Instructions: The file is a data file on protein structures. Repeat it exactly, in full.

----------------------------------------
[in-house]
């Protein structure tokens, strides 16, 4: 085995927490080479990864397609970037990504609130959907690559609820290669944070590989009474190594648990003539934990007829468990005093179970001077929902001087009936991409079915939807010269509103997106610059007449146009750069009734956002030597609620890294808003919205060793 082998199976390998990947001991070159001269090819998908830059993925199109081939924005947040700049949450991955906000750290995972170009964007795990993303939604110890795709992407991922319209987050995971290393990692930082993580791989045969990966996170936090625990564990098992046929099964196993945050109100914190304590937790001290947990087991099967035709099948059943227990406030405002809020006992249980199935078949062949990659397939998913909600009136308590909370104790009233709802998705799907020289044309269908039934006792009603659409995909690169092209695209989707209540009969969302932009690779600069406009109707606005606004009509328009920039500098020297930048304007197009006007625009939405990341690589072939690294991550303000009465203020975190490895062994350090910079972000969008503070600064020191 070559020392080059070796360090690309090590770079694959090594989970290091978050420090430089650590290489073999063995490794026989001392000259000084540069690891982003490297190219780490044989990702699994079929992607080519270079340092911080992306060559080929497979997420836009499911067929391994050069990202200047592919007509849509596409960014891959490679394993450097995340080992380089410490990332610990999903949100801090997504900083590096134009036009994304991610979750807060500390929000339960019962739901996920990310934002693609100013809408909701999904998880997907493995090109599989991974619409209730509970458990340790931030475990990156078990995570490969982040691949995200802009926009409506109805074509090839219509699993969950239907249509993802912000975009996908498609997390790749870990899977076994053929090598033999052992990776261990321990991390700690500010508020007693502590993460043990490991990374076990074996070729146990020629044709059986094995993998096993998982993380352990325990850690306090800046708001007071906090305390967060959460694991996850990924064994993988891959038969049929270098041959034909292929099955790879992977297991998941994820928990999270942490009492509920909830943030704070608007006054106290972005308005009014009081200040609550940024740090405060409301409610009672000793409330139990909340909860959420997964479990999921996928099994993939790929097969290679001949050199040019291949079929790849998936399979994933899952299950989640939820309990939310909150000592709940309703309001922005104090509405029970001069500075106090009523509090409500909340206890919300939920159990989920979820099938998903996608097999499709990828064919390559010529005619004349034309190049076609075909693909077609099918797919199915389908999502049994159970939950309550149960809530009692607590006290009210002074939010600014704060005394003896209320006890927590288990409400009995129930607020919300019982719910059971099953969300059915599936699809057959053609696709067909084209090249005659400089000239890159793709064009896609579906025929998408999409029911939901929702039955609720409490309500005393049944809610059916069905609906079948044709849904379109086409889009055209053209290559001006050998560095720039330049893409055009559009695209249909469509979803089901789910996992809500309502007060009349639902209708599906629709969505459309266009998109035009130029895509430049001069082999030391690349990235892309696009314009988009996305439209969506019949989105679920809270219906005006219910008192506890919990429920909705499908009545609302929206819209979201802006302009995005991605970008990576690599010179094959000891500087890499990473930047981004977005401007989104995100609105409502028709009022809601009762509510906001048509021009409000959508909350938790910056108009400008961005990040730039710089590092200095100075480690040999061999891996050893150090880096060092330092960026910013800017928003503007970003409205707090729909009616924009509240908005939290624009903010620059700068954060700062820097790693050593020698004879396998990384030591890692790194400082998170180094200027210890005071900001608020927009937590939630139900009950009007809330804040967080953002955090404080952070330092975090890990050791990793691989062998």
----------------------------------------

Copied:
[in-house]
């Protein structure tokens, strides 16, 4: 085995927490080479990864397609970037990504609130959907690559609820290669944070590989009474190594648990003539934990007829468990005093179970001077929902001087009936991409079915939807010269509103997106610059007449146009750069009734956002030597609620890294808003919205060793 082998199976390998990947001991070159001269090819998908830059993925199109081939924005947040700049949450991955906000750290995972170009964007795990993303939604110890795709992407991922319209987050995971290393990692930082993580791989045969990966996170936090625990564990098992046929099964196993945050109100914190304590937790001290947990087991099967035709099948059943227990406030405002809020006992249980199935078949062949990659397939998913909600009136308590909370104790009233709802998705799907020289044309269908039934006792009603659409995909690169092209695209989707209540009969969302932009690779600069406009109707606005606004009509328009920039500098020297930048304007197009006007625009939405990341690589072939690294991550303000009465203020975190490895062994350090910079972000969008503070600064020191 070559020392080059070796360090690309090590770079694959090594989970290091978050420090430089650590290489073999063995490794026989001392000259000084540069690891982003490297190219780490044989990702699994079929992607080519270079340092911080992306060559080929497979997420836009499911067929391994050069990202200047592919007509849509596409960014891959490679394993450097995340080992380089410490990332610990999903949100801090997504900083590096134009036009994304991610979750807060500390929000339960019962739901996920990310934002693609100013809408909701999904998880997907493995090109599989991974619409209730509970458990340790931030475990990156078990995570490969982040691949995200802009926009409506109805074509090839219509699993969950239907249509993802912000975009996908498609997390790749870990899977076994053929090598033999052992990776261990321990991390700690500010508020007693502590993460043990490991990374076990074996070729146990020629044709059986094995993998096993998982993380352990325990850690306090800046708001007071906090305390967060959460694991996850990924064994993988891959038969049929270098041959034909292929099955790879992977297991998941994820928990999270942490009492509920909830943030704070608007006054106290972005308005009014009081200040609550940024740090405060409301409610009672000793409330139990909340909860959420997964479990999921996928099994993939790929097969290679001949050199040019291949079929790849998936399979994933899952299950989640939820309990939310909150000592709940309703309001922005104090509405029970001069500075106090009523509090409500909340206890919300939920159990989920979820099938998903996608097999499709990828064919390559010529005619004349034309190049076609075909693909077609099918797919199915389908999502049994159970939950309550149960809530009692607590006290009210002074939010600014704060005394003896209320006890927590288990409400009995129930607020919300019982719910059971099953969300059915599936699809057959053609696709067909084209090249005659400089000239890159793709064009896609579906025929998408999409029911939901929702039955609720409490309500005393049944809610059916069905609906079948044709849904379109086409889009055209053209290559001006050998560095720039330049893409055009559009695209249909469509979803089901789910996992809500309502007060009349639902209708599906629709969505459309266009998109035009130029895509430049001069082999030391690349990235892309696009314009988009996305439209969506019949989105679920809270219906005006219910008192506890919990429920909705499908009545609302929206819209979201802006302009995005991605970008990576690599010179094959000891500087890499990473930047981004977005401007989104995100609105409502028709009022809601009762509510906001048509021009409000959508909350938790910056108009400008961005990040730039710089590092200095100075480690040999061999891996050893150090880096060092330092960026910013800017928003503007970003409205707090729909009616924009509240908005939290624009903010620059700068954060700062820097790693050593020698004879396998990384030591890692790194400082998170180094200027210890005071900001608020927009937590939630139900009950009007809330804040967080953002955090404080952070330092975090890990050791990793691989062998």